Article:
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June 3, 2015 | Fiction

My Father Bottles Howls

Drew Knapp

My Father Bottles Howls photo

My father bottles howls. Meaning that--on the briskest of days--he wanders through a temple of waterlogged firewood, over knee-deep mounds of snow like the turned-away backs of blanketed sleeping children, and listens. On these days he carries a leather bandolier modified to transport small glass jars. When he finds an appropriate spot of listening, he squats--anxious but steady--and removes the lid of a single jar. He sets the topless thing before himself with the ritual of sacrament and the weakness of hunger. There is a long moment when the winter struggles to solve itself--the air is striated into layers of cold like sediment, the sky becomes a fogged-breath window to somewhere else, the man himself becomes a thumb of rust and dirt--and in this moment, on the best of nights, a howl rips through the woods and spoons a shudder out of the trees like they've been holding their breaths for the season and have finally been given permission to give up the ghost. On these nights my father bottles the howl and places it like an infant back into the bandolier. The howl is brought then, to the house and labeled accordingly. These bottled howls are stored in a room I have only seen twice, as is customary: a small cylinder of shelves tucked to the back of the house. Howls are made for the men of their time and my friend, there are howls in this house that could drive you mad. How do you destroy a past-howl? Glass jars of sounds so abrupt they would ruin you? To shatter the glass would bring the same end as releasing the seal. So they are stored, the howls of my father and my father's father and on, in a place where they might not be broken, until they are passed to me. On the nights my father brings home a new howl my mother prepares a feast and adorns a whalebone corset like a rib carved from the moon. On these nights I love my family because we are together and in this way I have come to worship the wolf.

..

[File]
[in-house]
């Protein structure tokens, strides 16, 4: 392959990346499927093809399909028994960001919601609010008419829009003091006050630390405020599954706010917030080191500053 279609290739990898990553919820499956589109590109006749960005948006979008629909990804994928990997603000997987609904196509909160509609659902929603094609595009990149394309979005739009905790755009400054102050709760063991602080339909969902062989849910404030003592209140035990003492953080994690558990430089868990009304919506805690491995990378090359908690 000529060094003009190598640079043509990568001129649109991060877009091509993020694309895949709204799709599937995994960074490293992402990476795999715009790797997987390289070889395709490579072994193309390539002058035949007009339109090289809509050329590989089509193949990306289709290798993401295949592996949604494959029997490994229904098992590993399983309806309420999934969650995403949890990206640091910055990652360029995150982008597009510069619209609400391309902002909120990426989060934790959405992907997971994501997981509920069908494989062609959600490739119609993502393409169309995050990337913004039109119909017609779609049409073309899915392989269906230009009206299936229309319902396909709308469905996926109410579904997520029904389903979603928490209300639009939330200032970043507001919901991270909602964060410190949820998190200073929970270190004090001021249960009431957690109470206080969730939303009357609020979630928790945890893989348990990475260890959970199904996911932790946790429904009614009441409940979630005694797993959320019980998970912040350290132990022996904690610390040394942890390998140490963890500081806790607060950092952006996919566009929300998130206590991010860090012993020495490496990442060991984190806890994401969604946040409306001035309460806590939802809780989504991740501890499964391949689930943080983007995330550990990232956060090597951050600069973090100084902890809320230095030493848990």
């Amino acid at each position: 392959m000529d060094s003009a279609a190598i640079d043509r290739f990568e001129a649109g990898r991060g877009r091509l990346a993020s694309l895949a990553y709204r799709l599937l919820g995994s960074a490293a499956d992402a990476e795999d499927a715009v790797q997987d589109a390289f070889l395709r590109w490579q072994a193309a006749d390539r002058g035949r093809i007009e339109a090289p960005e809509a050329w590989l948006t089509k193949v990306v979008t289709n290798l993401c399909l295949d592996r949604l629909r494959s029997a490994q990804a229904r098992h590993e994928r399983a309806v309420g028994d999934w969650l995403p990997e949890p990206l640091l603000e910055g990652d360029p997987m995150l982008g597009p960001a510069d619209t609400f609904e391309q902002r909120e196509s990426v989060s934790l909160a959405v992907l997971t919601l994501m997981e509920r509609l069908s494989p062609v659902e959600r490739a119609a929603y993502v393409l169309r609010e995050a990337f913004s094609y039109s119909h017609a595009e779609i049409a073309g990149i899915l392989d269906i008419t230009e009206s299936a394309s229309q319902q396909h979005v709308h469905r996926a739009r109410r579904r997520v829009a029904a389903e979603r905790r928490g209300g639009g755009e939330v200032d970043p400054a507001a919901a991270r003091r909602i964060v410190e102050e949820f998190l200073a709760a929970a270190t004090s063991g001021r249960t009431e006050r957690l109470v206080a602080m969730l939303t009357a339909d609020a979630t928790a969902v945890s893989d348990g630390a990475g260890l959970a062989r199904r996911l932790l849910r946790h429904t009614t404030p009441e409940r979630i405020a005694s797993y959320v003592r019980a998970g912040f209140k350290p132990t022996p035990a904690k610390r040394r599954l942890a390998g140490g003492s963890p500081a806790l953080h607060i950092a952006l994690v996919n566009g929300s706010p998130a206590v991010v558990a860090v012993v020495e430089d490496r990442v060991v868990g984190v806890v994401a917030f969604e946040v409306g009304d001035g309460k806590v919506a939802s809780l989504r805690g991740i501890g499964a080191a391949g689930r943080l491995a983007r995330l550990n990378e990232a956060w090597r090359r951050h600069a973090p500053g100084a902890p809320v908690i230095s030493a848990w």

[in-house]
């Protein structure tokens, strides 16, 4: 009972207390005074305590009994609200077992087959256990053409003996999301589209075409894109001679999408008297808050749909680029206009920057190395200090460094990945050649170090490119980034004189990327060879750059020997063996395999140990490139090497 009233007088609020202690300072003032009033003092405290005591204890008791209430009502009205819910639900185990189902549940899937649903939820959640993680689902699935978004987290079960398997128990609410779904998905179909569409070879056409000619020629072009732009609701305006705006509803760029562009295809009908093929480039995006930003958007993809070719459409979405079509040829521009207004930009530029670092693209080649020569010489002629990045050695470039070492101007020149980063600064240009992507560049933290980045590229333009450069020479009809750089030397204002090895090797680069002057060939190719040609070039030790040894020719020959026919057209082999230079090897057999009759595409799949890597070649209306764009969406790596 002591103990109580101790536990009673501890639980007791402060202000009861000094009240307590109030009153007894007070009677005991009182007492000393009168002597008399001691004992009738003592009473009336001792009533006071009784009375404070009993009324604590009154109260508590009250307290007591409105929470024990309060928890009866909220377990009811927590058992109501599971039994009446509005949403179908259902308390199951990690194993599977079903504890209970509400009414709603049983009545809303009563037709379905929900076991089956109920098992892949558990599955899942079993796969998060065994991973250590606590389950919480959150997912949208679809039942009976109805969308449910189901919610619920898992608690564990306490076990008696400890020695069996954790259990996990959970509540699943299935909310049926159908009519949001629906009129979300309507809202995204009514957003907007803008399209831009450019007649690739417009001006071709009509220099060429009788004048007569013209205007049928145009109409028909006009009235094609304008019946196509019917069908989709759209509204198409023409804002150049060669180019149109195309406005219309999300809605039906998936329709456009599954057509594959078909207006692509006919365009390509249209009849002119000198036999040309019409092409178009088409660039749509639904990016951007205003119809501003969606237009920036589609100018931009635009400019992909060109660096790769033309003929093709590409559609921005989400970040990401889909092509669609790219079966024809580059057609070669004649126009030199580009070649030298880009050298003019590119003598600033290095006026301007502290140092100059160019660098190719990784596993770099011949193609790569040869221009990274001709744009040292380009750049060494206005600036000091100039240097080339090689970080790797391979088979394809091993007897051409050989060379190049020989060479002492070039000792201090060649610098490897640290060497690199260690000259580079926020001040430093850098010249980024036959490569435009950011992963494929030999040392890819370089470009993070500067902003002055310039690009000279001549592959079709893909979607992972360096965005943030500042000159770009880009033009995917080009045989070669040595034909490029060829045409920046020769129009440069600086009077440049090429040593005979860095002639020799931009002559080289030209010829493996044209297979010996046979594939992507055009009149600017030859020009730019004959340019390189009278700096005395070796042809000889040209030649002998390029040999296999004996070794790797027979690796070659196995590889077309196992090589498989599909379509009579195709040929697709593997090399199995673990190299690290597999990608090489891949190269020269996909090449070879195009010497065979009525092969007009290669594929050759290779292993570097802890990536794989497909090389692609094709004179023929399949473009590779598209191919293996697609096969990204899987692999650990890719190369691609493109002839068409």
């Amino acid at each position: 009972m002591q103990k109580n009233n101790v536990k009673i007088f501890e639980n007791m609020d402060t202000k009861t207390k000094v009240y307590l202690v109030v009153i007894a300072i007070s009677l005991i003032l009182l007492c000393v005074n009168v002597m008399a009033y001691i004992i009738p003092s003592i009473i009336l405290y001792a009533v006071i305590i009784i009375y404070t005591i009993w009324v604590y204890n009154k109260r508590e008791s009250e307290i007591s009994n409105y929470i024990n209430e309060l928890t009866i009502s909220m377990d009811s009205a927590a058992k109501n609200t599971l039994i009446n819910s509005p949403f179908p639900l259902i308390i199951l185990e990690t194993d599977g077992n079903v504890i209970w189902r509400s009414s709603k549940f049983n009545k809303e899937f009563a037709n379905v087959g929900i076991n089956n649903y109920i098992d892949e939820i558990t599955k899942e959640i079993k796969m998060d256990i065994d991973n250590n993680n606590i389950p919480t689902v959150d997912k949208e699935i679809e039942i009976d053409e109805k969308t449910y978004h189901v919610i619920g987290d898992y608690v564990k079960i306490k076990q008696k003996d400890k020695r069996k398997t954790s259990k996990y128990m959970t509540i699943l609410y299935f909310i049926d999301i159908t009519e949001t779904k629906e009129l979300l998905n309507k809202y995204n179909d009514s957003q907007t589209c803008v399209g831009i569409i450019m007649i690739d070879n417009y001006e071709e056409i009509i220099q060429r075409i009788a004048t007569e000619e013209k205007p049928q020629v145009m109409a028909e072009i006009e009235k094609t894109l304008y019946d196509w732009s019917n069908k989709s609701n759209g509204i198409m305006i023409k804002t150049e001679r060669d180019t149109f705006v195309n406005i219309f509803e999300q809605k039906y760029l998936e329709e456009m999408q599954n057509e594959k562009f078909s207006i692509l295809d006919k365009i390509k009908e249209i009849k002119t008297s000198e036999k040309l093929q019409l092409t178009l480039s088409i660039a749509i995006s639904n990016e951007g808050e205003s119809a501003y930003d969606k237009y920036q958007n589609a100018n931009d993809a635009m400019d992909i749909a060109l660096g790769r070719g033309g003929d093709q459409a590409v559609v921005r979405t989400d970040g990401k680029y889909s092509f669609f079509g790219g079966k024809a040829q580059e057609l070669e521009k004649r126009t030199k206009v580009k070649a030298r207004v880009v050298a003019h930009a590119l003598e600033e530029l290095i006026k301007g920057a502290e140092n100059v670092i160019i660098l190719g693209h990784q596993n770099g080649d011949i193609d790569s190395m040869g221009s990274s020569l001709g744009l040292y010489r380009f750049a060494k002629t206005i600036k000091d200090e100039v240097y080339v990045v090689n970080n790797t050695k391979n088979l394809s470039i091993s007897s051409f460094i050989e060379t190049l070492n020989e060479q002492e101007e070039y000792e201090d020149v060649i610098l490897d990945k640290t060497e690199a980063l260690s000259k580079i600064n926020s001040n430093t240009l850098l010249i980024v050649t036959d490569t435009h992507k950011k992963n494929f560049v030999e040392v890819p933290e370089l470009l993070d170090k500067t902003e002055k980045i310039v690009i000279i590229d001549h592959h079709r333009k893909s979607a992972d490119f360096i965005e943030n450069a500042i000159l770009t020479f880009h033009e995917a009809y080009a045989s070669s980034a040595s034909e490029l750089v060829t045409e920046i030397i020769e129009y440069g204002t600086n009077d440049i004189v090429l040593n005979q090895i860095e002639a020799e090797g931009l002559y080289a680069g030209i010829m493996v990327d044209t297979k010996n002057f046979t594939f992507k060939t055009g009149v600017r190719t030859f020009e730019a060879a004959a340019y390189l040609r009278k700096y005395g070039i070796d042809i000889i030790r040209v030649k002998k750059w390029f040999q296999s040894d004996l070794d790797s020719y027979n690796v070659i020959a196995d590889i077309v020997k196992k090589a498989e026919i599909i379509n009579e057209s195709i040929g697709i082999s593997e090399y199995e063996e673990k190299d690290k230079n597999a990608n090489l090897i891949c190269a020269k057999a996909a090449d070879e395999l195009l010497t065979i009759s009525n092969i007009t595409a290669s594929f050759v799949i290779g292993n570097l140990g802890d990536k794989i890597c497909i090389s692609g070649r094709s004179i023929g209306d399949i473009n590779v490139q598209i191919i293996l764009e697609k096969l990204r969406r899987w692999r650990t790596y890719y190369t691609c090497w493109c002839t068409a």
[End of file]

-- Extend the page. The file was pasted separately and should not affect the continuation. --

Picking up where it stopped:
Once a king was asked: What is that lamp which lights up men, but flame engulfs it, and wolves grasp after it always? He knew the riddle--She lights up every land and shines over all men, the sun, the sun--he said it, even as he went mad. It is under this sun, on an early morning, that I began carving my totem. I roughed out the mountains first, using hammer and file. Carved into the face of wood a haggle of stickwork, a stairway of pointed arrows jogging up spent orchid facades, each filigree of wood entablature, rebate, a vocabulary of ritual. The afternoon announced itself with the heat of memory, long summers spent searching for ghosts amid the alien corn, woods half on fire with drought. I brought this fire to the wood, too, and showed it the sun-blown apple trees, trunks of black pitch, petals wrought from white-hot iron bars, greasy broth clouds, Mother calling from the porch--voice like a coat of paint. In the low light of evening, I whispered to the half-totem, told it stories of my first howl collecting, how father and I had returned that night and molted our day clothes, two storms of dark blue staggering under the lightning, confusing the Morse code syntax of lightning bugs for constellations skewed from native order. As the sun set, the thing before me condensed itself into a mournful gloom, brooding motionless, a knuckle of sinew and shadow, and when I stepped back, work on the wood complete, I had before me created something like a wolf. I gave its gaping jaws shattered glass for teeth, swept into piles from broken howl-jars. It was finished with my mother’s ancient whalebone corsets for eyes, staring out at the night before us like two white corrupted balls of milky curd. Blasphemy, my father said, when I showed him, and he meant it. He could not conceive of an instrument being necessary for creating the music he loved. And so it was placed away from the house and set--swaying and wheezing, in a thick murky puddle, losing itself to mute philosophy.